Obviously, I would not be studying Graphics at UWE anytime soon.
Now this goes back to the last blog, this is the truth. I can't remember that man's name, and I don't care. I never want to see him again.
Ok, looking at this now, I can see what he is saying, but I hadn't thought of it before, honestly. I guess daughter is the one to ask, not me, she said she was being James Bond, she was 6. I don't think she was mimicking having a penis! But there were ways of addressing this without sounding so misogynistic.

I didn't get on a course at the first stage of university applications. I had to go through clearing.
Bath Spa had vacancies on its Creative Arts Degree. You had to do two different areas from the Arts. The options were Art, Dance, Music, Drama, Textiles and Creative writing. I had English Literature A Level, and had dabbled a bit in creative writing, stories, poems, just privately, so I applied to study Art and Creative Writing.
I had an interview. Two black t-shirt Men this time. An art lecturer, the then head of department, in fact, and the photography lecturer. Is this black t-shirt thing an unspoken uniform? They were very pleasant. 'Did they want to see my poetry?' 'Nah, not their department and the Creative writing people hadn't sent anyone to interview me.' As far as they were concerned, I fitted the criteria and was I sure I was good to go in September? Good to go? 'Yes, you have young children, don't you?' 'Will childcare be an issue?' ' Um, no that was all sorted. Were they offering me a place?' 'Well that is the general idea of this interview, do you want it?' The head of department had a good sense of humour.
I was ecstatic, beside myself. I was going to study Art. I was going to be an Artist. My husband and family were really pleased for me.

The course on the art side was mainly made up of women in a similar position to me. Missed out on art straight from school, had families, not all but most, and now doing something for themselves. I felt safe. The course wasn't perfect but I liked it.

The creative writing element had young people too. Excellent, some fresh blood. As well as two Arts subjects, I had to take an additional module for the first two years...Cultural studies.

I started in September 2000, and passed my driving test in November. This gave me more time after the school drop. I could drive comfortably to campus, from school gate to art studio in twenty minutes. 

I will talk about my Art experience in more detail in another blog.  

Sunday, 25 February 2018

The Funny Thing About Truth!

THis morning's 'Midnight-Oil Meal' - natural greek yoghurt, black pepper, simple, cheap, delicious!
Funny thing, truth...I was brought up believing that as long as you told the truth, you had nothing to worry about.

No, no, no, truth is far more complicated than that...you also need PERMISSION!
Names, facts, you can't just use them willy-nilly! You need to ask. So you can't just use a person's real name, or maybe you can...any armchair lawyers out there who can tell me??
Let me stress here, no-one yet is threatening a lawsuit (an Americanism we Brits now embrace!), but just recently this blog and my Instagram account have taken on a bit of a life of their own, and I always use real names except for my nearest and dearest where I use euphemisms (love that word!)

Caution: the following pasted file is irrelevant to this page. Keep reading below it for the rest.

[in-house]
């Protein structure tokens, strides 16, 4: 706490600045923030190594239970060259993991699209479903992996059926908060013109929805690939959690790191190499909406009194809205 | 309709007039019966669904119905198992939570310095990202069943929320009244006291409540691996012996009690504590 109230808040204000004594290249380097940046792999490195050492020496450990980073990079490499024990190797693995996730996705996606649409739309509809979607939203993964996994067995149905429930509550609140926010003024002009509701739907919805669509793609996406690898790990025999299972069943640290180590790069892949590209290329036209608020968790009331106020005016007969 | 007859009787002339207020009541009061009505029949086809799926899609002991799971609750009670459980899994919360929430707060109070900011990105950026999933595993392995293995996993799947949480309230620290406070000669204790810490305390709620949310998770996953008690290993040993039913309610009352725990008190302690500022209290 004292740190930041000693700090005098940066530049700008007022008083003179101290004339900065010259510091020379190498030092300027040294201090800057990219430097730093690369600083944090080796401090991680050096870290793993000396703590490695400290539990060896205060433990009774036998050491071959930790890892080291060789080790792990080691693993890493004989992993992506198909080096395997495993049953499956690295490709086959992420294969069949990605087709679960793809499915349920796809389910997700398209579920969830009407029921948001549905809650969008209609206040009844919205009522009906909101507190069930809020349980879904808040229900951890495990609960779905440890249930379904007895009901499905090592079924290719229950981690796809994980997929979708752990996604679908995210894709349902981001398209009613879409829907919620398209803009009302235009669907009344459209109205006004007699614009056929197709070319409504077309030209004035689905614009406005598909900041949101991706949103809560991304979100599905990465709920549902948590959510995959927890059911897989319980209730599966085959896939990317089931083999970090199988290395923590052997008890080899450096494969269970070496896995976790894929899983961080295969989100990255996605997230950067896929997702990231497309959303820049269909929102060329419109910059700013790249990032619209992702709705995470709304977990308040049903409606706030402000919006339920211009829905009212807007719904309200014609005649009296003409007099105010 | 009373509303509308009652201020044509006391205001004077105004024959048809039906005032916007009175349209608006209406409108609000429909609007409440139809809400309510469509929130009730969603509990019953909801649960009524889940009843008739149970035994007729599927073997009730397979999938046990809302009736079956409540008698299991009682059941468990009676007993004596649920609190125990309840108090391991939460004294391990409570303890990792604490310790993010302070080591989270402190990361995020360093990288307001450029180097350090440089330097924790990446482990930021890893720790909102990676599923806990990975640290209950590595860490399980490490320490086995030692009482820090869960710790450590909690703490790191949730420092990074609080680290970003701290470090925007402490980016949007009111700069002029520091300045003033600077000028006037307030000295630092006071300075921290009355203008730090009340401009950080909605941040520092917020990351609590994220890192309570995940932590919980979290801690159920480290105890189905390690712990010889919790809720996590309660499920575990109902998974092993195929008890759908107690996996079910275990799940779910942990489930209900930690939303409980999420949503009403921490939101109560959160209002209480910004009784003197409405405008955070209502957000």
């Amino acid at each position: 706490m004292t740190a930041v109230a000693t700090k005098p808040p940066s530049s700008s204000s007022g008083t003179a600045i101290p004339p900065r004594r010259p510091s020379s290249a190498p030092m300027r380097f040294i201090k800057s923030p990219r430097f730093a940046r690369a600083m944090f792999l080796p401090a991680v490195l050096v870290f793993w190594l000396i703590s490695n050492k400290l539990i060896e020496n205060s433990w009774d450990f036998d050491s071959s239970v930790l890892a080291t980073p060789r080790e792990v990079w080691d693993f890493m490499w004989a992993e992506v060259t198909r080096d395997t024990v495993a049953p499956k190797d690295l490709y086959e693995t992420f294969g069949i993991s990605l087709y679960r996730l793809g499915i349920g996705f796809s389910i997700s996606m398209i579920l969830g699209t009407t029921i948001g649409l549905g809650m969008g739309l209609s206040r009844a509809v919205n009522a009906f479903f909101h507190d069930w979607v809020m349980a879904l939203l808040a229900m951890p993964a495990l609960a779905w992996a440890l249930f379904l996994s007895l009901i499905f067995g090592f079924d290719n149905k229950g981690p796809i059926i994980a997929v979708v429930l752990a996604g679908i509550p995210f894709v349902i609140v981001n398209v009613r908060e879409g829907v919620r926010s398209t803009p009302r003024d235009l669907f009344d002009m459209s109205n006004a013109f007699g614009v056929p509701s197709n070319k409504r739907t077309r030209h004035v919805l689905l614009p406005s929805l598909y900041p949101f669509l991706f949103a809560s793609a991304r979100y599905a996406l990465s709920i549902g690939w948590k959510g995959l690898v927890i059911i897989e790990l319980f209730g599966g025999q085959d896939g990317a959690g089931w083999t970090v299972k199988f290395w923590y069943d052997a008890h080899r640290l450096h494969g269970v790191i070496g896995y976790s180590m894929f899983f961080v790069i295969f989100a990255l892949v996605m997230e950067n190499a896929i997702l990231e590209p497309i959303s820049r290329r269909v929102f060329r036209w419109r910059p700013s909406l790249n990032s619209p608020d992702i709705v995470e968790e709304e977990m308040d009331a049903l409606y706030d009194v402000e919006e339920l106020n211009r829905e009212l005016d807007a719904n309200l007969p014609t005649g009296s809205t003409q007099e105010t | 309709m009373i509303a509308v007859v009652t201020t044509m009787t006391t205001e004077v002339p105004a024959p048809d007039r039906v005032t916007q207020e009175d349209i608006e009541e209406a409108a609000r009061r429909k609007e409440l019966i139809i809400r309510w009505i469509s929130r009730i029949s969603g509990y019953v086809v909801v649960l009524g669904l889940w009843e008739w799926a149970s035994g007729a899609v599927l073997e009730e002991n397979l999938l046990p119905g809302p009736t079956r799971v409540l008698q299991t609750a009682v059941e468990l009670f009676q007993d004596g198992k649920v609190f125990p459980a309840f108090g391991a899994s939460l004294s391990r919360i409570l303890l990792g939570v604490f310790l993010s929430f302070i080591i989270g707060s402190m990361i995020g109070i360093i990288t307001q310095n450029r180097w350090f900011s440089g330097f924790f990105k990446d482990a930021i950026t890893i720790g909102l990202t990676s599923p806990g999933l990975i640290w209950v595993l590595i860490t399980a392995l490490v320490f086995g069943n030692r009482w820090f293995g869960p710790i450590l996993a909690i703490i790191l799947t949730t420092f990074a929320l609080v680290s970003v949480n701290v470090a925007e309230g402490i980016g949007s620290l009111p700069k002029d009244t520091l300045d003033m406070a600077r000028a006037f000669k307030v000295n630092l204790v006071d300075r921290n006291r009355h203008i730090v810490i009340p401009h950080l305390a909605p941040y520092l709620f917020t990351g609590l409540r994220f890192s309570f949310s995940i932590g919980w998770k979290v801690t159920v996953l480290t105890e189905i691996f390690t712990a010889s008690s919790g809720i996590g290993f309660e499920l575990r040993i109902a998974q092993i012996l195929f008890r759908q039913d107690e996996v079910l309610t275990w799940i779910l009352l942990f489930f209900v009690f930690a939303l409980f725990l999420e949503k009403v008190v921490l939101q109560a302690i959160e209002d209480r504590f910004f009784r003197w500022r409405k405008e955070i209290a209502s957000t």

COPYRIGHT ...another beauty. I own the copyright on this stuff, that I know. I borrow from time to time, I try to always say where I've borrowed from.

ALLEGEDLY, I studied Law over a period of several years...that is true. Never really known why, something to do with TRUTH, don't kid yourself, law and truth, they are not the same thing!

I should know all these things, but I gave up on law, and it on me, back in the 1980s, when all law was really about was the MONEY...still is.

Anyway, I digress... It occurred to me in the wee hours that my best friends never met Beverley, she was part of my truth before we met. And I'm not sure, if I ever talked about her to them. It seems odd that two women who are like Sisters to me, should not know someone who was so fundamental to the makeup of my character, to the true me. There will be lots of these TRUTH posts...you will be bored. That's all for now and some irrelevant images. because a good blog, (Self evaluation!) has to have images too...see you soon
Bristol Bier Keller...does it still exist???German bier swilling to music, early eighties stuff.

Saturday, 10 February 2018


Today is my Birthday. I'm 56 years old. For the past two years, fifteen weeks and four days, I have been in a passive aggressive relationship with 'incurable' Stage 4 Ovarian Cancer. Next Friday, February 16th, I will undergo surgery for removal of a 3.5cm tumour in my left cerebellum, which may or may not be a metastasis from the Ovarian Cancer.

Occasionally in life, people are given a 'wake-up call' - an incident, or event, so catastrophic, so shocking, that we are made to take 'stock', to slow down and say 'Hey, wait a minute...' 
If we are lucky, we see it for what it is and we start to make changes...
The British Royal Family had it with the tragic death of Princess Diana, the world had it with the surreal unfolding of the Twin Towers. Some people take note, some don't...

I am lucky, I have been given two chances, this is my second...

Some souls never get to say those things they really wanted to say, do those things that they really wanted, had, to do...